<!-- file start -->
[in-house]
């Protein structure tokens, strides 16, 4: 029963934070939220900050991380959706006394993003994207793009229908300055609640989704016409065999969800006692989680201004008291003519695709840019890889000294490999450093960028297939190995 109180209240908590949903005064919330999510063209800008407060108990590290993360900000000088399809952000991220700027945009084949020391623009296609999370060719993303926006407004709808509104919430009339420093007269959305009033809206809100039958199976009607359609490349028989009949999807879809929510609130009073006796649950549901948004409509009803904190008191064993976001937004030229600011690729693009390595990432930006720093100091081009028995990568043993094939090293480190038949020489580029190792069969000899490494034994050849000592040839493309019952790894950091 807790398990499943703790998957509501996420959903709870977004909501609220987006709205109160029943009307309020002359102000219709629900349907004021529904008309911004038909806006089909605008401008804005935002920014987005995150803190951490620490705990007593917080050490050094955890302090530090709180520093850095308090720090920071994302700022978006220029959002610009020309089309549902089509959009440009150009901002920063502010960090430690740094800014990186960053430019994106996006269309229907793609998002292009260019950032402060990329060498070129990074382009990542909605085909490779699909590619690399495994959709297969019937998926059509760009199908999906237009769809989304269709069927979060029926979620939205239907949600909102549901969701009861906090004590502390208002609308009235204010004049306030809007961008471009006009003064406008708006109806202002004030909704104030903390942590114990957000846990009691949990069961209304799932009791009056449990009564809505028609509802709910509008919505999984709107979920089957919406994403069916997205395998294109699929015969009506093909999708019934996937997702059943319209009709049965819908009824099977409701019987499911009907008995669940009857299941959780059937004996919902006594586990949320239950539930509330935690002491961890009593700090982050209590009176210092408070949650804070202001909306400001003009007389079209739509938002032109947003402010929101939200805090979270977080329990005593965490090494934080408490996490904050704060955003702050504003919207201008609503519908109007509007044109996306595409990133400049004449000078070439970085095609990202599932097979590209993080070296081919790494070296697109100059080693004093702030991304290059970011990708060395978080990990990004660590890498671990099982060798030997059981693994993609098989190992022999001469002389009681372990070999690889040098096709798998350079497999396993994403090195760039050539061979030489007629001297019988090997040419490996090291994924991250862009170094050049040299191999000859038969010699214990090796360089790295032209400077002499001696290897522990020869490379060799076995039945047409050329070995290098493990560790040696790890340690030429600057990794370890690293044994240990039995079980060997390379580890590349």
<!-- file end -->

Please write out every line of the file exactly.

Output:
[in-house]
């Protein structure tokens, strides 16, 4: 029963934070939220900050991380959706006394993003994207793009229908300055609640989704016409065999969800006692989680201004008291003519695709840019890889000294490999450093960028297939190995 109180209240908590949903005064919330999510063209800008407060108990590290993360900000000088399809952000991220700027945009084949020391623009296609999370060719993303926006407004709808509104919430009339420093007269959305009033809206809100039958199976009607359609490349028989009949999807879809929510609130009073006796649950549901948004409509009803904190008191064993976001937004030229600011690729693009390595990432930006720093100091081009028995990568043993094939090293480190038949020489580029190792069969000899490494034994050849000592040839493309019952790894950091 807790398990499943703790998957509501996420959903709870977004909501609220987006709205109160029943009307309020002359102000219709629900349907004021529904008309911004038909806006089909605008401008804005935002920014987005995150803190951490620490705990007593917080050490050094955890302090530090709180520093850095308090720090920071994302700022978006220029959002610009020309089309549902089509959009440009150009901002920063502010960090430690740094800014990186960053430019994106996006269309229907793609998002292009260019950032402060990329060498070129990074382009990542909605085909490779699909590619690399495994959709297969019937998926059509760009199908999906237009769809989304269709069927979060029926979620939205239907949600909102549901969701009861906090004590502390208002609308009235204010004049306030809007961008471009006009003064406008708006109806202002004030909704104030903390942590114990957000846990009691949990069961209304799932009791009056449990009564809505028609509802709910509008919505999984709107979920089957919406994403069916997205395998294109699929015969009506093909999708019934996937997702059943319209009709049965819908009824099977409701019987499911009907008995669940009857299941959780059937004996919902006594586990949320239950539930509330935690002491961890009593700090982050209590009176210092408070949650804070202001909306400001003009007389079209739509938002032109947003402010929101939200805090979270977080329990005593965490090494934080408490996490904050704060955003702050504003919207201008609503519908109007509007044109996306595409990133400049004449000078070439970085095609990202599932097979590209993080070296081919790494070296697109100059080693004093702030991304290059970011990708060395978080990990990004660590890498671990099982060798030997059981693994993609098989190992022999001469002389009681372990070999690889040098096709798998350079497999396993994403090195760039050539061979030489007629001297019988090997040419490996090291994924991250862009170094050049040299191999000859038969010699214990090796360089790295032209400077002499001696290897522990020869490379060799076995039945047409050329070995290098493990560790040696790890340690030429600057990794370890690293044994240990039995079980060997390379580890590349």